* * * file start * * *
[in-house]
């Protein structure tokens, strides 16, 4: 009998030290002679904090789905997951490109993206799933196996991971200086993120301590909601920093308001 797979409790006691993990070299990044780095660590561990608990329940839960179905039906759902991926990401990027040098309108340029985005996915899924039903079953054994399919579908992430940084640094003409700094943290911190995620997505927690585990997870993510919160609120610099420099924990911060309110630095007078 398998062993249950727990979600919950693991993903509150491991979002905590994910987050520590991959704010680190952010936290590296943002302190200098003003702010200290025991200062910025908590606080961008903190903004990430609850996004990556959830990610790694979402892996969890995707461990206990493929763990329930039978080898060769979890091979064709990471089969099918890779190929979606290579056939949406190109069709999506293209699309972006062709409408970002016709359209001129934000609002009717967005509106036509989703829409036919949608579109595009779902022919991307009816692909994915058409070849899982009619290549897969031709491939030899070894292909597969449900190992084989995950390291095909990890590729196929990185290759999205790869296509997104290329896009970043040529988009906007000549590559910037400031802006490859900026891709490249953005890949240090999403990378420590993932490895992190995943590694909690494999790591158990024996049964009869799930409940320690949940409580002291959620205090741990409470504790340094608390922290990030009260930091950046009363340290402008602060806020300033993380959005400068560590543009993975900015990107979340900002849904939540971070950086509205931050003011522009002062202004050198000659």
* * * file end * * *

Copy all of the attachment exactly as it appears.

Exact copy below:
[in-house]
């Protein structure tokens, strides 16, 4: 009998030290002679904090789905997951490109993206799933196996991971200086993120301590909601920093308001 797979409790006691993990070299990044780095660590561990608990329940839960179905039906759902991926990401990027040098309108340029985005996915899924039903079953054994399919579908992430940084640094003409700094943290911190995620997505927690585990997870993510919160609120610099420099924990911060309110630095007078 398998062993249950727990979600919950693991993903509150491991979002905590994910987050520590991959704010680190952010936290590296943002302190200098003003702010200290025991200062910025908590606080961008903190903004990430609850996004990556959830990610790694979402892996969890995707461990206990493929763990329930039978080898060769979890091979064709990471089969099918890779190929979606290579056939949406190109069709999506293209699309972006062709409408970002016709359209001129934000609002009717967005509106036509989703829409036919949608579109595009779902022919991307009816692909994915058409070849899982009619290549897969031709491939030899070894292909597969449900190992084989995950390291095909990890590729196929990185290759999205790869296509997104290329896009970043040529988009906007000549590559910037400031802006490859900026891709490249953005890949240090999403990378420590993932490895992190995943590694909690494999790591158990024996049964009869799930409940320690949940409580002291959620205090741990409470504790340094608390922290990030009260930091950046009363340290402008602060806020300033993380959005400068560590543009993975900015990107979340900002849904939540971070950086509205931050003011522009002062202004050198000659």